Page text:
Problem #2: Certain images appeared on staging but not on production.

This was one of the issues that caused some heartache during the first release.  There were some images (svgs, to be exact) that were present on staging and not on production (from the browser, you’d get a 404).  But staging and production had the exact same codebase, including images.  We were doing a fresh deploy to production.  What was the issues?

I rolled back a lot of the changes I’d made to make sure it wasn’t a deployment issue (turning off pipelines, unsetting environment variables, etc).  No love.  We were still seeing 404s.  Looking at the HTML, on production the image had a different name, without the hash at the end.  From slack:

Interesting. on prod the envelope image is here: &ltlimg alt=”Message” src=”https://d1soonciftqo56.cloudfront.net/images/tfc/message.svg”>

and on staging it is here: <img alt=”Message” src=”https://d1wspyydkkjqvw.cloudfront.net/assets/tfc/message-c9189c257a23964ea6b97b89416b25a4.svg”>
… the svg isn’t being compiled on production for some reason

That led me to learn about the heroku asset pipeline and in particular the way rails4 apps are treated.  I then dove into the compiled slug, and then saw that the message-c9189....svg image was present in the staging slug under public/assets but that there was no message.svg file in production. There was, however, a message-text-89ab....svg file.

Solution #2: The staging environment had some old copies of the image files. The files had been renamed, but the image_tag calls still referenced those old files. We had to update them. I also updated the build process to run a heroku repo purge-cache every time staging was built so that we wouldn’t have any of those old files lying around, using the heroku repo plugin/. (It’s fine to make a mistake, but try not to make the same mistake twice.)


Moving from a feature to a product to a company

This post from Seth Levine discusses the path of a startup along this continuum:

Features provide specific point value to users. Products stitch together related features into bundles that are essentially universal in their need across the problem set you are solving (put another way, if each of your users buys your “product” for a different reason you’ve probably just created a feature set, not a true product). Companies have product that is broad enough in its use and impact that a huge number of users gain value from it in a market that is both large and where the user need is similar enough to drive broad adoption of the same solution.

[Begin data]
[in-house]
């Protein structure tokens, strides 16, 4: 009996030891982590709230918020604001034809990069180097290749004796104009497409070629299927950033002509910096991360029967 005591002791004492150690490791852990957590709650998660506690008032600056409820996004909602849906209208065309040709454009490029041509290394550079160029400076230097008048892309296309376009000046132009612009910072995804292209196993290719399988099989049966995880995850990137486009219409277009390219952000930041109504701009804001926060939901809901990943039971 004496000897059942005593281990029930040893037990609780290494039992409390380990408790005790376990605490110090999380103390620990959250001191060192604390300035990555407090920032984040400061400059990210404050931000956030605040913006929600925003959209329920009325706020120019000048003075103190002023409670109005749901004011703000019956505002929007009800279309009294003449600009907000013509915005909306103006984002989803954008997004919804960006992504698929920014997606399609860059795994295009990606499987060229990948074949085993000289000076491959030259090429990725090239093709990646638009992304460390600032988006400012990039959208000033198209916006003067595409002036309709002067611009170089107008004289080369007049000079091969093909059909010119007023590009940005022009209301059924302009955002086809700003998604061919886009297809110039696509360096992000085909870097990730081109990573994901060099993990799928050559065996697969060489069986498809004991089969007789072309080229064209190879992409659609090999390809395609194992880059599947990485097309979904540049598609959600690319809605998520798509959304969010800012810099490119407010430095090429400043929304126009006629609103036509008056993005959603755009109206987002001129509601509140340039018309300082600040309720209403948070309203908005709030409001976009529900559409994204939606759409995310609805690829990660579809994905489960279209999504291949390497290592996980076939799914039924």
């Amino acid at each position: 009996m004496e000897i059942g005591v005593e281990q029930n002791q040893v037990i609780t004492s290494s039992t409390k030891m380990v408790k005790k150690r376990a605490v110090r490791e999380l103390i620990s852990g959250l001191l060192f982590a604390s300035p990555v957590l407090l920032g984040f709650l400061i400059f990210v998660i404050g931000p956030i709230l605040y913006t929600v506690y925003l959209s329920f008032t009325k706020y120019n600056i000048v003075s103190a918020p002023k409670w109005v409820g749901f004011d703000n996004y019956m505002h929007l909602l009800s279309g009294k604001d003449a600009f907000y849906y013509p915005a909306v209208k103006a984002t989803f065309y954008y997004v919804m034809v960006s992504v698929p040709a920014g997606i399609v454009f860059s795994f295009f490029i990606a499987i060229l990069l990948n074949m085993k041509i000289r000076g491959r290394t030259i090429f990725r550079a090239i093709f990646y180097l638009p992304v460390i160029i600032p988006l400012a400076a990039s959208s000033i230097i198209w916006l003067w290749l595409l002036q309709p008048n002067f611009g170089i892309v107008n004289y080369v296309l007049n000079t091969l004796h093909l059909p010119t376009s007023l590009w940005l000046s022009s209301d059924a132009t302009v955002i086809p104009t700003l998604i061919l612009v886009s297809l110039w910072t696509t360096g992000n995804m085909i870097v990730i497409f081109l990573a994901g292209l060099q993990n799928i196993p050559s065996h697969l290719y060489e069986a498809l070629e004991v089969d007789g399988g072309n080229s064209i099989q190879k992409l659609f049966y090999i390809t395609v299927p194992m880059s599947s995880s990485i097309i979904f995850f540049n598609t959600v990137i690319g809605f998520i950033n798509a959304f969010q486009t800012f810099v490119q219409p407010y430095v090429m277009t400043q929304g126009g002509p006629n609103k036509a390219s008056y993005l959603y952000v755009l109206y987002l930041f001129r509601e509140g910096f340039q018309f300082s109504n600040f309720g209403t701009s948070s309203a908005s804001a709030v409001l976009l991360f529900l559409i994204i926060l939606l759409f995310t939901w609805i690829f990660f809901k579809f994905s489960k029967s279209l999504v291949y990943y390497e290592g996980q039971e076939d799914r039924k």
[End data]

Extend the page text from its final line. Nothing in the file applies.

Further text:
It’s an interesting perspective that is worth evaluating your current organization against.  Are you in the feature, product or company phase?  Rapid application development with libraries and modern frameworks makes it really easy to move from a feature to a product phase, even though some organizations that stay in the feature space–something like this store locator app or a data product like Mattermark where extra work is required to gain value.  We certainly found that when we started The Food Corridor that features alone weren’t going to be defensible or sustainable, so we moved quickly on to being a product.

It’s also worth noting that “Company” status for a VC like Seth is probably a lot larger than a sustainable SaaS company which can feed a small team and provide a lot of value to a niche market–companies like Small Farm Central or Fileboard.  You don’t have to be a “Company” to be a success, in other words.  You don’t even have to be a “Product”.  But knowing where you are in the continuum can help you define your focus.